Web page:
Run (again) before the bell

I'm away from my computer on vacation this week. But here's a re-post from back in October when this website was still brand new. I think my wife and mother may have been the only people who read it, so it's probably fresh to you.

It’s a familiar scene. Between classes, students walk and talk through the hallway. The crowds thin out, the hall is almost empty, and the Tardy Bell rings. As soon as the bell rings, you’ll see a handful of late students go running to their class.

As a teacher, I sometimes had an opportunity to talk to the tardy runners, and I had a short and basic speech:

“If you don’t want to be late, that’s awesome. If you’re willing to run in order not to be late, that’s really awesome. But you have to run before the bell, not after it. Once it rings, you’re late. Running dramatically into the class doesn’t make you less late, less annoying, less a step behind your classmates. It just makes you dramatic...and late. So next time you run, run before the bell.”

It’s the sort of smart-ass speech I enjoy making. But after several years of this, I came to see “Run Before the Bell” as a way to think about all kinds of procrastination, not just tardy-bell silliness.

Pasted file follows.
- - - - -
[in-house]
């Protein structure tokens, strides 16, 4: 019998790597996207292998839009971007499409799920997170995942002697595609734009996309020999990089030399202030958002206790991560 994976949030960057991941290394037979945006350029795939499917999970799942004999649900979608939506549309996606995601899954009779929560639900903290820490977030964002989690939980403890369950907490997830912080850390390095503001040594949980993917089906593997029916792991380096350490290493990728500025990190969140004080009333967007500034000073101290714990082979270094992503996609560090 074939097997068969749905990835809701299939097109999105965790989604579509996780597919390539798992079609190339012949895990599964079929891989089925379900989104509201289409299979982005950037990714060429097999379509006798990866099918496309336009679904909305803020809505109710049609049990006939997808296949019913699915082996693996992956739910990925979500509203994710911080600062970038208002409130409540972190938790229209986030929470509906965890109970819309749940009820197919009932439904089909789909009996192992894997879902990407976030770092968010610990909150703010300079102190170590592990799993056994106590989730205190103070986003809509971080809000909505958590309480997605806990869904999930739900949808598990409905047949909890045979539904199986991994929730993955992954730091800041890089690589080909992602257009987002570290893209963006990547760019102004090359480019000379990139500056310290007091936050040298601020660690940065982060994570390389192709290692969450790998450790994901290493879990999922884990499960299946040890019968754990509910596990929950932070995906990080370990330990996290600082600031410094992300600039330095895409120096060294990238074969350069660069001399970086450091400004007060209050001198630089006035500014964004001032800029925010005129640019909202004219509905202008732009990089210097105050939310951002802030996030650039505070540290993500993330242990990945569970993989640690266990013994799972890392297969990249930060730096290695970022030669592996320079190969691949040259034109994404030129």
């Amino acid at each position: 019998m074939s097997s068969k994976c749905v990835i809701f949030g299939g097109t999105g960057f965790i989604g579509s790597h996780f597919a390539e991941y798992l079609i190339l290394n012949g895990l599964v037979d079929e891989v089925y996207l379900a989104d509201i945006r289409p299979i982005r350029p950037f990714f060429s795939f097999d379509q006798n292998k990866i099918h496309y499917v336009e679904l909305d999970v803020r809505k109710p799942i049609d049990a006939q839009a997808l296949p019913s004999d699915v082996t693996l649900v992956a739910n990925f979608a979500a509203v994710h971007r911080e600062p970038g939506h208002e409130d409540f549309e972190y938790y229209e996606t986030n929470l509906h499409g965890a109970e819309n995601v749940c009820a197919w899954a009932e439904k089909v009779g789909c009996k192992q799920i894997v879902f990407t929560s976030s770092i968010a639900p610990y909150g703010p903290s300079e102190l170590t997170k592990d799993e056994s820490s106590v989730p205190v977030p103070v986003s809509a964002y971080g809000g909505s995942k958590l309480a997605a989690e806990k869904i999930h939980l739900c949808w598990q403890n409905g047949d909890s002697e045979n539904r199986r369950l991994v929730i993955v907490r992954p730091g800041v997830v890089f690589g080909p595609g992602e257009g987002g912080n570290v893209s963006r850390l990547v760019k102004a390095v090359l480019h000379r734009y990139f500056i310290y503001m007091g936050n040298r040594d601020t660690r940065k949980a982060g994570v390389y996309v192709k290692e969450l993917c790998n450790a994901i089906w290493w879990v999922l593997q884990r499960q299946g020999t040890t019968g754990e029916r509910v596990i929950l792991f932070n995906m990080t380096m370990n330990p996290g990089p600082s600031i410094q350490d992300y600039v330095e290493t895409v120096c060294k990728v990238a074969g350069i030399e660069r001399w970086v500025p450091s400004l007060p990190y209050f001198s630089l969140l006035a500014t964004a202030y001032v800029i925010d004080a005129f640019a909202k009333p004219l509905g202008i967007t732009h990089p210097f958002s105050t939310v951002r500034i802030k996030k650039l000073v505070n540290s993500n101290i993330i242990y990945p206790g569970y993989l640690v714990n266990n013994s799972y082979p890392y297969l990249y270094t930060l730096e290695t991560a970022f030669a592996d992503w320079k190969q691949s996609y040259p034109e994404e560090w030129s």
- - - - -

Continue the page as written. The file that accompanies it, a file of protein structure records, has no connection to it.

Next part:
It’s wonderful that you’re willing to make dramatic efforts toward something: staying up all night to study for a test; starting an extreme fitness routine before a sports team try-out; concocting an elaborate Promposal; doing extra credit work to boost your grade. But run before the bell and do those things at a time when they’ll be more beneficial: stay up a little late five nights before the test instead of a self-destructive all-nighter; start exercising months before the try-out; ask that person out now in a non-theatrical way instead of waiting until Prom season; keep your grades up so you don’t have to beg for extra credit. It’s not as dramatic, but it costs you a lot less.

This advice is especially true for college-bound 9th and 10th graders, and it has everything to do with college applications. In a few years, when it’s time to send off applications, you’re going to wish you had better grades, had better relationships with teachers to get good recommendations, had cultivated your interests more, and had more leadership roles. Don’t wait until the fall of 12th grade to realize this. You can work on all those things now, and it will be easier. Run before the bell.

 Photo by David Leggett Photography

Photo by David Leggett Photography